Mark Figley: Obama plays free and loose with history


By Mark Figley - Guest Columnist



On July 17, Barack Obama spoke at the 16th Annual Nelson Mandela Lecture in Johannesburg, South Africa to honor the life of the former leader. The speech was noteworthy, not only because of what the former president said in his first major address since leaving office, but also for what he didn’t say about the present South African regime.

Speaking to a crowd of around 15,000 people, Obama praised Mandela as “one of history’s true giants,” while bashing capitalism,Western culture and its racist and sexist roots. Obama also heaped praise upon South African President Cyril Ramaphosa for “inspiring new hope in this great country.” Yet while those in attendance might have agreed, South Africa’s minority white population would certainly beg to differ based upon the current state of affairs there.

Just who is Cyril Ramaphosa? He was elected as President of the African National Congress in December 2017 and also served as his country’s Deputy President from 2014-2018. Then this past February, he became South Africa’s newest leader following the resignation of Jacob Zuma.

Known for helping to negotiate a peaceful end to apartheid and moving his country toward democracy in 1994, Ramaphosa even received Mandela’s personal blessing to one day lead the nation. Less has been said about Ramaphosa’s questionable accumulation of wealth (an estimated $550 million) or the controversial role he played as a large Lonmin shareholder in ending an August 2012 workers strike at the company’s Marikana platinum mine. The stoppage ended with police killing 34 miners and wounding 78 more after shooting many in the back. Did Obama fail to mention these issues because he was ill-informed or perhaps because they didn’t quite match up with his lofty speech’s narrative?

Next, Obama forgot to mention that South Africa’s “business-friendly” president strongly supports the legislature’s recently passed plan to amend the country’s constitution to permit seizing white-owned farms without compensation. And speaking of those white farmers, just how many of them are “inspired” about their prospects for the near future and beyond? Not to worry though, as Obama once said, “If you’ve got a business, you didn’t build that.”

As further justification for the farm seizures, Ramaphosa claimed during a nationally televised address that the general public supports a policy that would “promote redress, advance economic development, and increase food production and security.” So why then are investors worried? Maybe because the seizures won’t grow South Africa’s economy, which continues to suffer after years of corruption under President Zuma; most notably with an unemployment rate of 27%.

South African whites also know all too well the recent history of bordering Zimbabwe (formerly Rhodesia), where Marxist revolutionary president Robert Mugabe instituted a similar land-grab in 2000. As a result, violent gangs attacked and occupied white-owned farms. Many farmers and workers were intimidated, tortured or killed without any effort by the government to protect them. After these farms were confiscated, food production declined noticeably, 75% of the country’s population ultimately required food aid, disease skyrocketed, and economic decline spread across the land. Mugabe’s response: “The white man is not indigenous to Africa; all whites should go back to England.” Thus, a white population that peaked at just under 300,000 people in 1975 numbered less than 30,000 by 2012. Those who remain in Zimbabwe today are still subject to varying degrees of violence, harassment and racial animosity. Does this alarm Obama?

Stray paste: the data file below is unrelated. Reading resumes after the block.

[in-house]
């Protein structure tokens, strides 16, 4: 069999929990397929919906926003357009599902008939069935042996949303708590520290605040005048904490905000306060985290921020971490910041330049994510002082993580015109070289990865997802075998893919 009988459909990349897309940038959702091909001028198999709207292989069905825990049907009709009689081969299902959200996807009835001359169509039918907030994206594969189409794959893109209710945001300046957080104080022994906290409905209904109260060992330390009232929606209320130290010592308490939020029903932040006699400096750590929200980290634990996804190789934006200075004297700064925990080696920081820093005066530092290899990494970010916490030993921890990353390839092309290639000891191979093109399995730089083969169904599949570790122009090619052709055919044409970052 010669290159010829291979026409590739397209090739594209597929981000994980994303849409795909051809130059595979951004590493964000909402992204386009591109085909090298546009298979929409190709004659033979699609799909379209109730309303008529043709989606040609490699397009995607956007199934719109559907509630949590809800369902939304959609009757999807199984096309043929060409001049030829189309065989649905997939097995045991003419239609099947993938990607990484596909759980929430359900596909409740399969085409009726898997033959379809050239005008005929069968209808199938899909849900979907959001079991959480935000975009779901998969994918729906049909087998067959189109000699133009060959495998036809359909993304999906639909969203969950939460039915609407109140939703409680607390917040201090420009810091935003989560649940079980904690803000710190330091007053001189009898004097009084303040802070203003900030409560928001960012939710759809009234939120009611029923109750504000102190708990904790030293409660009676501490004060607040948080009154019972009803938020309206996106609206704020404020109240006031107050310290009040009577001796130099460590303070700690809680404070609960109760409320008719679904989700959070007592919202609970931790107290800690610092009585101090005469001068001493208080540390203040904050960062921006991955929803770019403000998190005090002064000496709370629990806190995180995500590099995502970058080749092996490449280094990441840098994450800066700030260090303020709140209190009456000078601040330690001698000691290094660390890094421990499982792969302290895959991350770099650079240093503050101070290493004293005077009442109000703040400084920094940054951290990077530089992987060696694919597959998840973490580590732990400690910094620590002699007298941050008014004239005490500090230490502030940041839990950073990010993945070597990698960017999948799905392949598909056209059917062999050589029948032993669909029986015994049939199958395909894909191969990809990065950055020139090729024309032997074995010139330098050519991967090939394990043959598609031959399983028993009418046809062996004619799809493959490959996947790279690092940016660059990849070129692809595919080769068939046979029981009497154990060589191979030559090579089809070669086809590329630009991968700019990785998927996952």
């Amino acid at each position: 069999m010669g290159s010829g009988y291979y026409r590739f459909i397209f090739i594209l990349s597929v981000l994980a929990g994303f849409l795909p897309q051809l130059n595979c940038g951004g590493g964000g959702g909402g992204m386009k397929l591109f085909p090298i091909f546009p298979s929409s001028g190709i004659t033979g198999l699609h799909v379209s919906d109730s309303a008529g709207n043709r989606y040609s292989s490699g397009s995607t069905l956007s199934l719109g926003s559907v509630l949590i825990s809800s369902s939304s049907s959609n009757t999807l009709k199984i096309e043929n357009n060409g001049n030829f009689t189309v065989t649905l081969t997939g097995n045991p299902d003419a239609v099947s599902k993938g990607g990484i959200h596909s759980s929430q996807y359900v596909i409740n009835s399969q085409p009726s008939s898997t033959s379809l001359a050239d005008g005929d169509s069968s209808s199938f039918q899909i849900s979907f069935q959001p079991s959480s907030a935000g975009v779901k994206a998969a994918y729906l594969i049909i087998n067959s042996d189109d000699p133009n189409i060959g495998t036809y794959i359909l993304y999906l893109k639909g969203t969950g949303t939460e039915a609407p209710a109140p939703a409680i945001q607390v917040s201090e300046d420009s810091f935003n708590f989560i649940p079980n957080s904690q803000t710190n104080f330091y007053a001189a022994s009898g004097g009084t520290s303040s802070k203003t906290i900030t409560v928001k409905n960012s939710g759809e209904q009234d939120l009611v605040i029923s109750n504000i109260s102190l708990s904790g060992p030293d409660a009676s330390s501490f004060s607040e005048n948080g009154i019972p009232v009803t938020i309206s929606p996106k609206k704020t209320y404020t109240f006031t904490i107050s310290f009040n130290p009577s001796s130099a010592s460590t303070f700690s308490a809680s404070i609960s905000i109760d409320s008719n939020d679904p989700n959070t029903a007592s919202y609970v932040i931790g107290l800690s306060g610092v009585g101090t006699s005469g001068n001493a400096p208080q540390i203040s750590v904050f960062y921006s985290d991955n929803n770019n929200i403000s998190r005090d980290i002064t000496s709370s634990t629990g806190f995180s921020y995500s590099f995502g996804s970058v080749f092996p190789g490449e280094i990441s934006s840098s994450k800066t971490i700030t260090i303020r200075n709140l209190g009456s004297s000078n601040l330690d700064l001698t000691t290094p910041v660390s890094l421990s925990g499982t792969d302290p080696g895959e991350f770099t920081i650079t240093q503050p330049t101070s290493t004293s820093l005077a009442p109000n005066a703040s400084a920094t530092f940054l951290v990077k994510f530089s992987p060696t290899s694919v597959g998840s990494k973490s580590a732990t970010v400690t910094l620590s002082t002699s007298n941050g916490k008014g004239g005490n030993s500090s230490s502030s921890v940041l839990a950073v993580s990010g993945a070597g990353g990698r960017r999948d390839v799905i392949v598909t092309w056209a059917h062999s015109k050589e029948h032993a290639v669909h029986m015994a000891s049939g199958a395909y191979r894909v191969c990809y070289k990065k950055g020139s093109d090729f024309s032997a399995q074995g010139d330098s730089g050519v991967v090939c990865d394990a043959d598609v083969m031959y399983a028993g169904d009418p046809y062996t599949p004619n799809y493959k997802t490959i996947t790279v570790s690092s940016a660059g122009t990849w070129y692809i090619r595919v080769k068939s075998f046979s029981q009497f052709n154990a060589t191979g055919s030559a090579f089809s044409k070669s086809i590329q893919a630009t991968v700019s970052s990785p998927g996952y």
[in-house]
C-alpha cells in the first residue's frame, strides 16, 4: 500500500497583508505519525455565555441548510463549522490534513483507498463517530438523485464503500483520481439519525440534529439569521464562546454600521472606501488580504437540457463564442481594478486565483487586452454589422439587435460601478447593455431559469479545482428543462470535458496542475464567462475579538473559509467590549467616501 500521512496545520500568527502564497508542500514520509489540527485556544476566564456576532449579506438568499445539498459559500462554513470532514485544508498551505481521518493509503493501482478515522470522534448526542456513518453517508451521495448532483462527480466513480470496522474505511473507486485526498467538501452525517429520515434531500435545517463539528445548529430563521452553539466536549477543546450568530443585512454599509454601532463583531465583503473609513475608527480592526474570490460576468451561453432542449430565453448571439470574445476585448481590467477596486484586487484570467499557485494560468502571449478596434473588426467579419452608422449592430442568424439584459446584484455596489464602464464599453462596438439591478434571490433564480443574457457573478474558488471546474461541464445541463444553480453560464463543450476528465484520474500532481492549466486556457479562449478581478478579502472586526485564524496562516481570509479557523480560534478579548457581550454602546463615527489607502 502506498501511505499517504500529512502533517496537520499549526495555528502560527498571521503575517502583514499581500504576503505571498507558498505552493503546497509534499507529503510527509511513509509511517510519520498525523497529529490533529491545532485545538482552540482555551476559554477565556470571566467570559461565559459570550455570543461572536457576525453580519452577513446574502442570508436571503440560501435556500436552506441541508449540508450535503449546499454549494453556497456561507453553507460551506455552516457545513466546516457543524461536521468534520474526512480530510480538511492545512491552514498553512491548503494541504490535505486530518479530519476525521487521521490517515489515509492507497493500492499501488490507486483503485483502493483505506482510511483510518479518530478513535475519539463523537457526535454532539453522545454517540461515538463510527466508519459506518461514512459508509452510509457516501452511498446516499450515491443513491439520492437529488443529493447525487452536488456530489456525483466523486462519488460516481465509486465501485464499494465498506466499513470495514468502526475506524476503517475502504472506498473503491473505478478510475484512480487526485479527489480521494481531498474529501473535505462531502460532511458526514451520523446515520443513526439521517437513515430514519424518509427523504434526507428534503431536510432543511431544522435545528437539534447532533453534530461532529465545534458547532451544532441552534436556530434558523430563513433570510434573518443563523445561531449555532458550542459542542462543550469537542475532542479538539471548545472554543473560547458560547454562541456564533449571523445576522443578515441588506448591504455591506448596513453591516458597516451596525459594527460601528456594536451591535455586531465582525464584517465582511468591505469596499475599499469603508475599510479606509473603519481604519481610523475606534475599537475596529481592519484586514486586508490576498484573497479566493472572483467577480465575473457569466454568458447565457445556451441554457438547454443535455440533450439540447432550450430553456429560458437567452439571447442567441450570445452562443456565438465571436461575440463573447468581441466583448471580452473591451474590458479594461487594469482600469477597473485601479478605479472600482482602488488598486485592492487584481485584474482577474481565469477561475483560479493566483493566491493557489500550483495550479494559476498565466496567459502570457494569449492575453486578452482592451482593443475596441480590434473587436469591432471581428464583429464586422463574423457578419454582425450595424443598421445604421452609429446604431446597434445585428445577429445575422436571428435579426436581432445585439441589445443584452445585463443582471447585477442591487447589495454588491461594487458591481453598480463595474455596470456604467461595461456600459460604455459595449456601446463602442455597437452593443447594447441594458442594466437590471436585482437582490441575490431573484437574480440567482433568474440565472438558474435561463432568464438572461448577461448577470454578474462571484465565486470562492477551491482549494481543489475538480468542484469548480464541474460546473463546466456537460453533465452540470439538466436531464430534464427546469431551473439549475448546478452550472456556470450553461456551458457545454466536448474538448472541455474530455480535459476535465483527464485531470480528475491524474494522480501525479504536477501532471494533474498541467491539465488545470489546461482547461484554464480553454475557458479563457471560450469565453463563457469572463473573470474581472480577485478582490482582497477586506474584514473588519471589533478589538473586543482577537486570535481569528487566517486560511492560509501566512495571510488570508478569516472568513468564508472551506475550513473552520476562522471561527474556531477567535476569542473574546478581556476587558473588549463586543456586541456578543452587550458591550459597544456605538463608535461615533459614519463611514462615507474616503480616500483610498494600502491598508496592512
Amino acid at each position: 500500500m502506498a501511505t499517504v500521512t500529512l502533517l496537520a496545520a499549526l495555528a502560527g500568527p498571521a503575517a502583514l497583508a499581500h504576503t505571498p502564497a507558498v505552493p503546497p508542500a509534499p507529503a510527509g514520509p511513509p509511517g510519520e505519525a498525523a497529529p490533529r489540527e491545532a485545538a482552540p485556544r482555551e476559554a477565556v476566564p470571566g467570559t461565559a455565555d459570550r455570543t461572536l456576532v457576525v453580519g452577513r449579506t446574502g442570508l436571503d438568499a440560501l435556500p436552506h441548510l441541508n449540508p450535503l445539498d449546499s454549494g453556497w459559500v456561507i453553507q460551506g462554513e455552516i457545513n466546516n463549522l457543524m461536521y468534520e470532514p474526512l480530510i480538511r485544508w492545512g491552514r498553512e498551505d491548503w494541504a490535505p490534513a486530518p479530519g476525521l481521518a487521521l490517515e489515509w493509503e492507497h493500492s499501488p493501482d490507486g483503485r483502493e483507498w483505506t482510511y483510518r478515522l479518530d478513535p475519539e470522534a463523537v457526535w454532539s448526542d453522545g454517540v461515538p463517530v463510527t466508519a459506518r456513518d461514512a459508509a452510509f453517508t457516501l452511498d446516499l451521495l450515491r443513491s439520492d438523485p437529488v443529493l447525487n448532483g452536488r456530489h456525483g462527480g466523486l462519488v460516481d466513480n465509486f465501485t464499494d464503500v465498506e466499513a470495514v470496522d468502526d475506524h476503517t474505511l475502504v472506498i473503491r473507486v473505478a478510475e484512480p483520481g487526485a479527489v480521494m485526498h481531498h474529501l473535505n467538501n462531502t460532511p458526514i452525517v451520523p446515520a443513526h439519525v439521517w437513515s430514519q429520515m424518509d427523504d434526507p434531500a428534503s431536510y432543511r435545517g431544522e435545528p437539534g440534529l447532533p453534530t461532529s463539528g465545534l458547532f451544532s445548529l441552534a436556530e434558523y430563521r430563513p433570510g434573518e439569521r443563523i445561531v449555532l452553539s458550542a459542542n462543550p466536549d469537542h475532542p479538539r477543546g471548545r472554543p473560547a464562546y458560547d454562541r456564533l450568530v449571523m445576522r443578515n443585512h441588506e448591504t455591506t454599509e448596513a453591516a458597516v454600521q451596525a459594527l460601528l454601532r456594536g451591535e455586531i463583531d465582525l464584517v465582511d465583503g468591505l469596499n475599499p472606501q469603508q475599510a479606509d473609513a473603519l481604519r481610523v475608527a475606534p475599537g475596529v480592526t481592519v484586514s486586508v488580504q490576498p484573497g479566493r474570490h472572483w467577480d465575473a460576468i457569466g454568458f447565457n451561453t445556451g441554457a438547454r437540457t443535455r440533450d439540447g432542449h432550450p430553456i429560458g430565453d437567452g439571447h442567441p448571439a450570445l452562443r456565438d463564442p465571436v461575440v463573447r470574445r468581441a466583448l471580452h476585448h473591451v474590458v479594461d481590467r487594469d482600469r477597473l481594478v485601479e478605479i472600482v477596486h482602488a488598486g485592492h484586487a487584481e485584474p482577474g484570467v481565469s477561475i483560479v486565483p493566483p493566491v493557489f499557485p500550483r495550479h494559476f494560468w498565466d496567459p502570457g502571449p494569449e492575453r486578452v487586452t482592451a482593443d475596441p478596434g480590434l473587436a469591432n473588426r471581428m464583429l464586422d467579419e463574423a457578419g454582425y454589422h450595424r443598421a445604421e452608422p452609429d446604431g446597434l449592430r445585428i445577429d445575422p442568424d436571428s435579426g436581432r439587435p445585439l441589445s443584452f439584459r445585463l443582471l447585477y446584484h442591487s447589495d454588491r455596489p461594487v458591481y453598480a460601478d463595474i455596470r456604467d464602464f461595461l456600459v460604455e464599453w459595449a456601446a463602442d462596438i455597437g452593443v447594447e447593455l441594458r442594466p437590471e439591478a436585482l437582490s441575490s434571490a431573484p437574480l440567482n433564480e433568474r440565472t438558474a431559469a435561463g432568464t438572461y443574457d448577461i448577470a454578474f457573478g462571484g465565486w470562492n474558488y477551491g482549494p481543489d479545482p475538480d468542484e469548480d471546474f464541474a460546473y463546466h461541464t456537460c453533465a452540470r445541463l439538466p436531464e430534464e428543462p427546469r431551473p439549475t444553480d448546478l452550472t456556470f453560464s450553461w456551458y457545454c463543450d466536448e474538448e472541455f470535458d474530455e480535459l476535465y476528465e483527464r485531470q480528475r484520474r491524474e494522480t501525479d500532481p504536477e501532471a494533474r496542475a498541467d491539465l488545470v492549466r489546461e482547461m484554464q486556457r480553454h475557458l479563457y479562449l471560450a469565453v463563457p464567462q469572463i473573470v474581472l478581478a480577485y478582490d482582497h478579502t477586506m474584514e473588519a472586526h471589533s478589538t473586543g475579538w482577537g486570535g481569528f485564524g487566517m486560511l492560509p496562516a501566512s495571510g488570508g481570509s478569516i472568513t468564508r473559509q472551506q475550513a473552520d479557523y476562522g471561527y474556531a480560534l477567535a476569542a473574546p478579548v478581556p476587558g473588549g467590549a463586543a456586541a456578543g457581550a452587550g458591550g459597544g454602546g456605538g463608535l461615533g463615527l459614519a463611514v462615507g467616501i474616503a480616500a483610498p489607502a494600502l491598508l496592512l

Is this what the future holds for South African whites? Despite Ramaphosa’s contention that they shouldn’t feel threatened by the land reform plan, many are. Activist groups also claim white farmers are being increasingly targeted through home invasions, torture and murder despite government denials. The extremist Economic Freedom Fighters (EFF) even sees land confiscation as a proper way to right the wrongs of colonialism and to “teach whites a lesson.” Meanwhile, Obama, the United Nations and a complicit world media fail to even mention it in passing.

Following on the heels of what happened in Zimbabwe, and an EFF message that has yet to be condemned by President Ramaphosa, South Africa’s destructive policy does little to comfort whites or “inspire new hope” for their country. And most of all, it destroys the vision of freedom, justice and racial harmony embodied by Nelson Mandela. Unless, of course, you are Barack Obama, who plays free and loose with history while continuing to view the real world through uniquely rose-colored glasses.

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By Mark Figley

Guest Columnist

Mark Figley is a political activist and guest columnist from Elida.

Mark Figley is a political activist and guest columnist from Elida.